That Was The Week That Was


• This isn’t going to be anyone’s go-to source for Campaign ’16 coverage, but I did suggest that the Trump candidacy presents an opportunity and challenge for pastors.

• Is mercy making a comeback?

• If so, Pope Francis is playing a big role… He played a smaller role in the newest episode of The Pietist Schoolman Podcast, alongside more likely examples of the Pietist ethos today.

…There and Everywhere

• We’re going to have to wait until January 25th to learn the design of the new World War I memorial in Washington, but while you’re on the edge of your seat, check out a similar commemorative process underway in New Zealand.

Auckland War Memorial Museum
The new memorial will occupy a park sloping down from the Auckland War Memorial Museum – Wikimedia

• Bones found at a prehistoric site in Kenya suggest that war might be an even older human experience than we thought.

• John Fea is no culture warrior, but he does think that there’s significant tension between evangelicals and secular progressives: “Whether it be academia, popular entertainment, or some other sector of culture, secular progressivism is a real threat to evangelical Christian values. Christian culture warriors are often sloppy and usually inconsistent in the way that they apply Christian faith to public life, but not all of them are crazy.”

Against Trump (National Review feature)
National Review editors called Trump “a philosophically unmoored political opportunist who would trash the broad conservative ideological consensus within the GOP in favor of a free-floating populism with strong-man overtones”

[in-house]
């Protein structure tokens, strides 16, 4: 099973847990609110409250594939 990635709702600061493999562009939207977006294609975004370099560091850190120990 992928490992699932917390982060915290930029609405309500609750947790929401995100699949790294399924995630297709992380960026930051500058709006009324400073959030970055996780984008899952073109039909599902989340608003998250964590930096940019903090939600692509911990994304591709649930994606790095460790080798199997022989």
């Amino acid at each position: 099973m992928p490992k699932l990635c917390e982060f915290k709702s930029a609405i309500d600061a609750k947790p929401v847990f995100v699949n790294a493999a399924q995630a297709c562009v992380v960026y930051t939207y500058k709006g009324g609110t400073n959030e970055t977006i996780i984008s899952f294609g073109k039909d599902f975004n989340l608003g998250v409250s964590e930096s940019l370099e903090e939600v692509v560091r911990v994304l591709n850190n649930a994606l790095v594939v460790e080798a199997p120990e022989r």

• You’ve got to hand it to Donald Trump: he inspires criticism from lots of angles, from the leading intellectuals of the conservative movement to a Liberty University seminarian who contrasted the real estate’s rhetoric with the humility of Jesus.

• Once again, I appreciate that David Swartz is looking for the international context of seemingly national events in religion (in this case, the relationship between InterVarsity and Black Lives Matter).

• The newest twist in the Larycia Hawkins story at Wheaton: her colleagues on the Faculty Council unanimously voted to ask the administration to end its attempt to terminate her employment. This didn’t happen, and the matter will come before a faculty personnel committee (on February 11) before Wheaton president Phil Ryken makes his final recommendation to the school’s board.

• Whatever they think of this particular case, current Wheaton prof Tracy McKenzie and former Wheaton prof Alan Jacobs continued to argue that religious colleges could both require assent to certain truth-claims and be bastions of academic freedom.

• What do you know? A liberal arts education is demonstrably, quantifiably superior to other models in some significant respects. (Or so says one study that I desperately want to believe.)

• The country’s provosts are convinced: over 90% believe (two-thirds strongly) in the centrality of liberal arts education, even for professional programs.

• Walter Moss is the latest historian to emphasize the importance of cultivating empathy.

• To this end, perhaps historians should integrate more dance into their teaching…

• My new favorite Twitter feed summarizes those contestant interviews that are the most awkward part of any episode of Jeopardy!

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